STANDARDS

         A. Judgment on the Pleadings under Rule 12(c) of the Federal Rules of Civil Procedure

          “Analysis under Rule 12(c) is ‘substantially identical' to analysis under Rule 12(b)(6) because, under both rules, a court must determine whether the facts alleged in the complaint, taken as true, entitle the plaintiff to a legal remedy.” Pit River Tribe v. Bureau of Land Mgmt., 793 F.3d 1147, 1155 (9th Cir. 2015) (quoting Chavez v. United States, 683 F.3d 1102, 1108 (9th Cir. 2012)). Dismissal for failure to state a claim under Rule 12(b)(6) “is proper if there is a ‘lack of a cognizable legal theory or the absence of sufficient facts alleged under a cognizable legal theory.'” Conservation Force v. Salazar, 646 F.3d 1240, 1242 (9th Cir. 2011) (quoting Balistreri v. Pacifica Police Dep't, 901 F.2d 696, 699 (9th Cir.1988)). In addition, “to survive a motion to dismiss, a complaint must contain sufficient factual matter to state a facially plausible claim to relief.” Shroyer v. New Cingular Wireless Services, Inc., 622 F.3d 1035, 1041 (9th Cir. 2010) (citing Ashcroft v. Iqbal, 556 U.S. 662, 678 (2009)); see also Cafasso, United States ex rel. v. Gen. Dynamics C4 Sys., Inc., 637 F.3d 1047, 1054 n.4 (9th Cir. 2011) (noting that the Iqbal standard applies to review of Rule 12(c) motions).

         B. Personal Jurisdiction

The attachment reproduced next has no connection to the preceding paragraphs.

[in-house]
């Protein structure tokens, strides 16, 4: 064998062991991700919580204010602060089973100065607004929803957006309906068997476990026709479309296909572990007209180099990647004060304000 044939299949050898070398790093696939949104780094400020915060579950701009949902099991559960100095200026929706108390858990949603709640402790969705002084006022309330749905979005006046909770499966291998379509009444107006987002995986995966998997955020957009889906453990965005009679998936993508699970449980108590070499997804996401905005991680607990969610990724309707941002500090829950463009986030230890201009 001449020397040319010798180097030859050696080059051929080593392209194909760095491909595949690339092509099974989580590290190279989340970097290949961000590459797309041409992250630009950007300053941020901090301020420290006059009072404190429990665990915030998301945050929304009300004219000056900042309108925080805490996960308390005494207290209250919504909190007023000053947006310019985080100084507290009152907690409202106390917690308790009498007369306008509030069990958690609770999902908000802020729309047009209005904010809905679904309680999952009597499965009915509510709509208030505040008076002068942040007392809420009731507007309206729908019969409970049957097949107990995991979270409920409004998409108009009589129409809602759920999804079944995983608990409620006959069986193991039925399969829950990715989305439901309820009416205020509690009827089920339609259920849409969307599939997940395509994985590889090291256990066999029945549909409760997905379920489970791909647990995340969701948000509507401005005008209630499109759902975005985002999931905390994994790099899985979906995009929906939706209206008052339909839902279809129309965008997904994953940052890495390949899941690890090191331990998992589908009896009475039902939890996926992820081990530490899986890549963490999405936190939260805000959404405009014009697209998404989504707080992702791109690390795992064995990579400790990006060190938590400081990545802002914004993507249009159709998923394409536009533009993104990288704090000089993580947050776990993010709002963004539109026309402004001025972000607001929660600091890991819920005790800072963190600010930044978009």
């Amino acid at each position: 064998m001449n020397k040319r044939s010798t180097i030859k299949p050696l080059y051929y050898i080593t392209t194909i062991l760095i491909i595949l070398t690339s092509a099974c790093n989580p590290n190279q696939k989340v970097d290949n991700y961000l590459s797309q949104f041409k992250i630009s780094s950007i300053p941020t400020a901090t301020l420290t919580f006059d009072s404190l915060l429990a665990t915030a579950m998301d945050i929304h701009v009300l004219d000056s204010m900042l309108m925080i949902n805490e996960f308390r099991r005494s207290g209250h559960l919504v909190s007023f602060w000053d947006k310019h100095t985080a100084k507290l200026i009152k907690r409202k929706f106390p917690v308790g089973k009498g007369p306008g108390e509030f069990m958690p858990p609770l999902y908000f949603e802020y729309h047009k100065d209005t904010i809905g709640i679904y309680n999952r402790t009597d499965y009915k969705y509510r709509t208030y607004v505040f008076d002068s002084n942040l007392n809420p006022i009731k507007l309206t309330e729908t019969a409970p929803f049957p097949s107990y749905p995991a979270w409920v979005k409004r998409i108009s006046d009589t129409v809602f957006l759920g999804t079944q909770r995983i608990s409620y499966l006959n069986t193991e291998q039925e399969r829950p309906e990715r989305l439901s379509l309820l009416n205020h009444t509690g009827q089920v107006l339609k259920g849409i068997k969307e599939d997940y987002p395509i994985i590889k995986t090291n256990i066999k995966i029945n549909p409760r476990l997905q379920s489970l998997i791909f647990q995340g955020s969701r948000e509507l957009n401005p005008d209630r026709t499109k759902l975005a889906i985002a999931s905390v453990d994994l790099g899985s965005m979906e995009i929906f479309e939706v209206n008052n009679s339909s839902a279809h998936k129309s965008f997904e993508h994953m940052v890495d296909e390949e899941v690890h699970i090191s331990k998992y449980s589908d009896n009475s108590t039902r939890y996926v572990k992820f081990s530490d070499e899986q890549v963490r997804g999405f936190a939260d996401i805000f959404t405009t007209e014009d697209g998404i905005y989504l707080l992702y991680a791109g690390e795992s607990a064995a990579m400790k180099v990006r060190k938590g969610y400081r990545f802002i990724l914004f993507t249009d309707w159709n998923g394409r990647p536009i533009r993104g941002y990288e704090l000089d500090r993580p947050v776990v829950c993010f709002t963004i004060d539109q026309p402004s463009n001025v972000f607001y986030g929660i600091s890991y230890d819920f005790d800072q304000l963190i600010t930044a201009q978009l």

The plaintiff bears the burden of demonstrating that the court's exercise of jurisdiction is proper. See Schwarzenegger v. Fred Martin Motor Co., 374 F.3d 797, 800 (9th Cir. 2004) (citing Scher v. Johnson, 911 F.2d 1357, 1361 (9th Cir. 1990)). When the court's determination is based on written materials rather than an evidentiary hearing, “the plaintiff need only make a prima facie showing of jurisdictional facts.” Id. (quotation marks and citation omitted). In resolving the motion on written materials, the court must “only inquire into whether the plaintiff's pleadings and affidavits make a prima facie showing of personal jurisdiction.” Id. (quotation marks omitted) (quoting Caruth v. Int'l Psychoanalytical Ass'n, 59 F.3d 126, 128 (9th Cir. 1995)). A plaintiff cannot solely rest on the bare allegations of its complaint, but uncontroverted allegations in the complaint must be taken as true. Id. Conflicts between the parties over statements contained in affidavits must be resolved in the plaintiff's favor. Id. (citing Am. Tel. & Tel. Co. v. Compagnie Bruxelles Lambert, 94 F.3d 586, 588 (9th Cir. 1996) and Bancroft & Masters, Inc. v. Augusta Nat'l Inc., 223 F.3d 1082, 1087 (9th Cir. 2000)).